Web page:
How to Help Your Child with Problems of Depression and Anxiety

What would life be without problems? That's a good question. For those of you who have children and teenagers, I know very well what kind of problems you can face. Stress and anxiety is one of them. As your growing child faces so many new si...

3 months ago, comments: 0, votes: 8, reward: $0.58

What would life be without problems? That's a good question. For those of you who have children and teenagers, I know very well what kind of problems you can face. Stress and anxiety is one of them. As your growing child faces so many new situations, it is not unusual for them to have anxiety and depression.


Credit: pexels.com

A few minor stresses may not be severe enough to cause depression. It is the major stresses that can cause anxiety and depression that we are concerned about. From experience, parents who are getting a divorce, can cause a great deal of depression in a young child. A child, while growing up, who has been made fun of for a long time can also get depressed by the time he/she reaches the teenage years.

If the depression is severe enough, children and teenagers can develop physical and emotional problems. These problems can cause them to find reasons for not going to school, have difficulty falling asleep or get too much sleep in order to escape from their problems. They can have nightmares, refuse to eat, weight loss or weight gain. It is important to realize that something is going on, and parents should take this seriously.

Having taught teenagers who have emotional problems, I'm very aware of some of the symptoms they have shown due to anxiety. One thirteen year old girl, whom I had contact with, was constantly hyperventilating. There were so many times when she got out of breath when she was walking at a normal pace. She was not a heavy girl.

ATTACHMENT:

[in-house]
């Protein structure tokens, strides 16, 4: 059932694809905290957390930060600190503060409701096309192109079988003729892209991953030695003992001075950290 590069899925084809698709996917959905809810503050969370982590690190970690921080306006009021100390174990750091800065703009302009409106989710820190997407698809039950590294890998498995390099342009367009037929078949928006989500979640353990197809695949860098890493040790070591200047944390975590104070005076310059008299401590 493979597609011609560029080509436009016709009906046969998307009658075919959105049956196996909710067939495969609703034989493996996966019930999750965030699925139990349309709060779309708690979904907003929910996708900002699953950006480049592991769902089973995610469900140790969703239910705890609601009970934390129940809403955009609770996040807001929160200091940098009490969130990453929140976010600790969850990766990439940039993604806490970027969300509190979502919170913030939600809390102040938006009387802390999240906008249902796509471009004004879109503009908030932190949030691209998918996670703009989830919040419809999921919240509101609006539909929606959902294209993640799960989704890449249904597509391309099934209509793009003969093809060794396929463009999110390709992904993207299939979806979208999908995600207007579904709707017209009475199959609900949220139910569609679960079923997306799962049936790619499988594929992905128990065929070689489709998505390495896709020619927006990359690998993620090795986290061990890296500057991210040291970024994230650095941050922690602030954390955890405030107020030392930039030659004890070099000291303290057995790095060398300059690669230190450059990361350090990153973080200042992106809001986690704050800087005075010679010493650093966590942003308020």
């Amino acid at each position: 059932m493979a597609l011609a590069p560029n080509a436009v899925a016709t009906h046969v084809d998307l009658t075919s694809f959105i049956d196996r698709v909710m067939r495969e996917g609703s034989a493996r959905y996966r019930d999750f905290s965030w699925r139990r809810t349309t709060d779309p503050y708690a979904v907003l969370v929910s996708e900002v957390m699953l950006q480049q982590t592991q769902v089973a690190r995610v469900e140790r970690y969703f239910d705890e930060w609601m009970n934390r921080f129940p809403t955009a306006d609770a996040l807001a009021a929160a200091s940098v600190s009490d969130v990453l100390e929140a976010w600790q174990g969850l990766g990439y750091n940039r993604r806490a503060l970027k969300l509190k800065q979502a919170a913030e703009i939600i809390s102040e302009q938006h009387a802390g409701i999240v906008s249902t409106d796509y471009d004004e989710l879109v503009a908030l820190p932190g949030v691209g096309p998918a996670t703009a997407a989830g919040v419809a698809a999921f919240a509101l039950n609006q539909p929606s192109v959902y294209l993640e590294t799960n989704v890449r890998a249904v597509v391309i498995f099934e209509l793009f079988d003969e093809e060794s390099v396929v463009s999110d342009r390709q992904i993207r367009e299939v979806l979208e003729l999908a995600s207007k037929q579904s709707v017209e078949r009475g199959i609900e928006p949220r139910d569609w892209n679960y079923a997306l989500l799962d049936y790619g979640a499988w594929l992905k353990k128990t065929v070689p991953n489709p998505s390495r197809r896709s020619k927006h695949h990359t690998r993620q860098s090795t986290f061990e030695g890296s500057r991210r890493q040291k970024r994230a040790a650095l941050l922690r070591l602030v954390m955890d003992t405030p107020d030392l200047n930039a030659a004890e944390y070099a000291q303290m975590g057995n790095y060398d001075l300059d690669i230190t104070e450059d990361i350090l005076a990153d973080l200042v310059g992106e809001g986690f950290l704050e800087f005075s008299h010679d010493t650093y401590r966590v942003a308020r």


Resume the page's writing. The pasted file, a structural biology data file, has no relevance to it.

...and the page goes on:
Working in a classroom of emotional disturbed children, I learned from the psychiatrist who works at this hospital what has to be done to relieve hyperventilation. A paper bag was put over her nose and mouth so that she could take in the carbon dioxide that she had expelled. This was done for about ten minutes. I also learned from this experience that by having the teenager take a deep breath and holding the breath can also help. This should be done several times. Both techniques slow the individual's breathing because it raises the blood level of carbon dioxide.

If your child or teenager have shown the following behavior, a doctor should be consulted:

1.Thoughts of suicide, hints of wanting to commit suicide or suicidal behavior

2.Loss of interest, excessive sleeping, insomnia, irritable, excessive aggression

3.Fatigue, weight loss or gain, school problems, loss of friends, problems with parents or siblings

After a visit with your physician, chances are that he or she will have you contact a clinical psychologist, a psychiatrist or anyone that is capable of solving the problem.